Issue: April/May 2006
IN HIGH DEMAND
Game fishing workhorse or family cruiser… the choice is yours.
WORDS + PHOTOS KEVAN WOLFE
The Cummins QSB 425s were barely ticking over at 850rpm as we idled out of the marina at Scarborough, just north of Brisbane, at the mandatory six knots. It was obvious from the throaty exhaust note that there was some get up and go down under the cabin floor just waiting to be let loose.
Anthony Skillon released his first Capricorn 40 at the 2005 Sanctuary Cove International Boat Show. And it’s taken since then to get our hands on one for testing, because as soon as boats have been completed, they’ve gone out the door to an expectant owner.
We were lucky that this boat was being shipped to Tasmania, as we had a small window of opportunity before it headed south on a truck.
The main cabin, the accommodation and the flybridge are the same design as the original 38. But there’s now an extra couple of feet (all in the cockpit), which has made a big difference to the boat.
With the bigger cockpit there’s now room for a game chair, or if game fishing is not your bent, a folding table and deck chairs would fit in nicely. The lockers are bigger and there are now two 200lt storage bins in the sole. The boarding platform is also about 100mm wider and includes an integrated ladder.
Entry to the engine room is by way of the swing away sink next to the freezer on the cabin bulkhead. Open the door and there’s the battery management system for the six 200 amp hour batteries, two for the engines and four house batteries, all neatly laid out and very accessible.
The entrance to the engine room wouldn’t bother a young fellow but for us oldies it is a fairly tight squeeze, but once inside there’s plenty of room to work around the engines. It’s also handy for service technicians, because they can access the engine room without tramping work boots into the main cabin.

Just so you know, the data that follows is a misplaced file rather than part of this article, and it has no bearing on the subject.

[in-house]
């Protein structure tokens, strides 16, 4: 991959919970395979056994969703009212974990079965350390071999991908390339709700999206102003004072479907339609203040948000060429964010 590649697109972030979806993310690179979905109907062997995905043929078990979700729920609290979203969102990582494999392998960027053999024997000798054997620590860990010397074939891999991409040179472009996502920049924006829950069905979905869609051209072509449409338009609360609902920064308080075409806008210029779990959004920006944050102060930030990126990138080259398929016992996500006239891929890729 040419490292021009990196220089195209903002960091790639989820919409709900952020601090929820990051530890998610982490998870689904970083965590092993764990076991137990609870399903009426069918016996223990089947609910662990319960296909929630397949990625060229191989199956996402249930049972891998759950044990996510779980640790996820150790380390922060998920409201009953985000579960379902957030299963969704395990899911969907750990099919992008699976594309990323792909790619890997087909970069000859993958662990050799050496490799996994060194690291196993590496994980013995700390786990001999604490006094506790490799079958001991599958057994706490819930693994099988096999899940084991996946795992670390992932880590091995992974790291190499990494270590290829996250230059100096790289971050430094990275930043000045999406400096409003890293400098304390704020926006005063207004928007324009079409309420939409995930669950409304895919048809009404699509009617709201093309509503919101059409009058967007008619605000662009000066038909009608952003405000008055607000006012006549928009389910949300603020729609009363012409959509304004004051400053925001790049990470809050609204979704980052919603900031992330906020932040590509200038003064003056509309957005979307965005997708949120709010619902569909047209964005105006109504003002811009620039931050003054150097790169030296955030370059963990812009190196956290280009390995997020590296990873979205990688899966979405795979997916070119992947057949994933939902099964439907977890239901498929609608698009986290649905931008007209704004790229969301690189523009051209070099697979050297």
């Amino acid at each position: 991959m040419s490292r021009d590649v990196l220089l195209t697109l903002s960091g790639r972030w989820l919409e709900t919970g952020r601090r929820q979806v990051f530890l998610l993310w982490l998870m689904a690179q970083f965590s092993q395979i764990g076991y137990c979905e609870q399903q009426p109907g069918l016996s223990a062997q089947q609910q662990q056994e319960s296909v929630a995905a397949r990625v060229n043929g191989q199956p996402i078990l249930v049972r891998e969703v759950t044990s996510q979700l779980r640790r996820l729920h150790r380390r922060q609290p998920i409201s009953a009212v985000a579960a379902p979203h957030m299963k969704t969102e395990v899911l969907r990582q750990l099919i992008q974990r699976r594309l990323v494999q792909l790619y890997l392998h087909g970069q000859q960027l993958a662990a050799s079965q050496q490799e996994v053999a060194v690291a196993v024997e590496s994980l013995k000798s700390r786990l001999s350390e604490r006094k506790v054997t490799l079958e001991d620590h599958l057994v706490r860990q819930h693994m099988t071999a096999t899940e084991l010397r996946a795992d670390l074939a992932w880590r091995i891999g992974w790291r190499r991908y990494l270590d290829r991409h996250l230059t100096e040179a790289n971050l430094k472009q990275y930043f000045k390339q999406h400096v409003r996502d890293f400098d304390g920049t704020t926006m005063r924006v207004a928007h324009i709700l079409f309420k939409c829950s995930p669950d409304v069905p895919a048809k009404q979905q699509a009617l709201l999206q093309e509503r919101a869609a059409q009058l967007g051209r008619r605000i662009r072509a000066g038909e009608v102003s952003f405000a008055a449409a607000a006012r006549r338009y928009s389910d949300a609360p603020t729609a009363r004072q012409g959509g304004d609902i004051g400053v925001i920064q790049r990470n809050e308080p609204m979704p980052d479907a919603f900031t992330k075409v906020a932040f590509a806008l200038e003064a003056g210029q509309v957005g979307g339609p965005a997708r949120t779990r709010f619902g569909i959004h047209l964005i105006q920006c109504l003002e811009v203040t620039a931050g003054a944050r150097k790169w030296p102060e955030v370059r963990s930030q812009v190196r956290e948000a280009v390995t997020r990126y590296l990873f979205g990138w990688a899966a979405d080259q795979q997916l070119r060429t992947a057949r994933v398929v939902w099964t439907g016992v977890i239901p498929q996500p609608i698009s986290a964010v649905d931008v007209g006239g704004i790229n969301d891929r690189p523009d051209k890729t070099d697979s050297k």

The ladder to the flybridge is now mounted straight onto the bulkhead and with its angled-out handrail, is easy to climb. The Capricorn is also the only flybridge cruiser I’ve seen with a clear canopy over the ladder. If the weather is a bit ordinary, people coming outside to go up to the flybridge won’t get wet.
Inside the main cabin the layout is the same as the 38 and retains the galley aft on the port side. This idea is unique and instead of the hostess spending her time downstairs in a midship galley, she is right in the middle of the entertainment area.
Given our Aussie culture it’s a sure thing that when the boat pulls up at an anchorage, the boys will congregate in the cockpit around the fridge and the built-in Miele barbie and the girls will get together in the cabin. It’s a simple matter for the hostess to feed the boys through the rear galley window. And the girls over the galley servery top will still be in on the party.
The galley is one of the best fit-outs on a cruiser this size I’ve seen. The ladies will love it. It’s U-shaped with teak woodwork finished with Laminex bench tops and a teak floor. On the aft side is the recessed two-burner cook top and an LG all-in-one microwave, convection oven and grill.
The fridge, icemaker and bottle storage are opposite. All the holes in the rack are round, but Anthony assures me that all the square ones fit in as well. It wouldn’t be an Aussie boat without a bottle of Bundy onboard!
The microwave door folds down instead of opening sideways and cramping the cook. This makes it easier to get hot dishes out as well. A big drawer for pots and pans is under the microwave. The two stainless steel sinks are big and there’s a waste bin with a lid on one side.